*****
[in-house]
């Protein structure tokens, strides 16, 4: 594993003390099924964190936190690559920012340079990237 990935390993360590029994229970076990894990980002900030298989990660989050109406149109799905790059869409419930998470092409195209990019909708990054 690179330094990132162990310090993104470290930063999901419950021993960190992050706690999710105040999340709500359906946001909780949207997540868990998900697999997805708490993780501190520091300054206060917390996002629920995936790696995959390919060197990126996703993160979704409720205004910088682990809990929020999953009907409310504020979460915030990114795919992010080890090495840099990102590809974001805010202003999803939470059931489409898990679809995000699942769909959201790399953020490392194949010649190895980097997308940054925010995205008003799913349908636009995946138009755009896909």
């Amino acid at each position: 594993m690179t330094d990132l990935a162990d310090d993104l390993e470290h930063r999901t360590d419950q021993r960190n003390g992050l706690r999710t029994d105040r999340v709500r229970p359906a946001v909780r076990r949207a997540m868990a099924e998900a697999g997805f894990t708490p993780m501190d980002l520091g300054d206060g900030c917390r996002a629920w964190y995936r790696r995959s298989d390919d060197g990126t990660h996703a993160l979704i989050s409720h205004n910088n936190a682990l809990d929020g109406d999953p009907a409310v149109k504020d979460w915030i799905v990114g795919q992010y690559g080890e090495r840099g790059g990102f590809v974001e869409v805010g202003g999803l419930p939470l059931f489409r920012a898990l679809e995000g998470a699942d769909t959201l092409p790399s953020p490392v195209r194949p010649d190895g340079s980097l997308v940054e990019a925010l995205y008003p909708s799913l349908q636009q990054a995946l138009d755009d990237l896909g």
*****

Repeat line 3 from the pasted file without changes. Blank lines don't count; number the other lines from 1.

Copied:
């Amino acid at each position: 594993m690179t330094d990132l990935a162990d310090d993104l390993e470290h930063r999901t360590d419950q021993r960190n003390g992050l706690r999710t029994d105040r999340v709500r229970p359906a946001v909780r076990r949207a997540m868990a099924e998900a697999g997805f894990t708490p993780m501190d980002l520091g300054d206060g900030c917390r996002a629920w964190y995936r790696r995959s298989d390919d060197g990126t990660h996703a993160l979704i989050s409720h205004n910088n936190a682990l809990d929020g109406d999953p009907a409310v149109k504020d979460w915030i799905v990114g795919q992010y690559g080890e090495r840099g790059g990102f590809v974001e869409v805010g202003g999803l419930p939470l059931f489409r920012a898990l679809e995000g998470a699942d769909t959201l092409p790399s953020p490392v195209r194949p010649d190895g340079s980097l997308v940054e990019a925010l995205y008003p909708s799913l349908q636009q990054a995946l138009d755009d990237l896909g």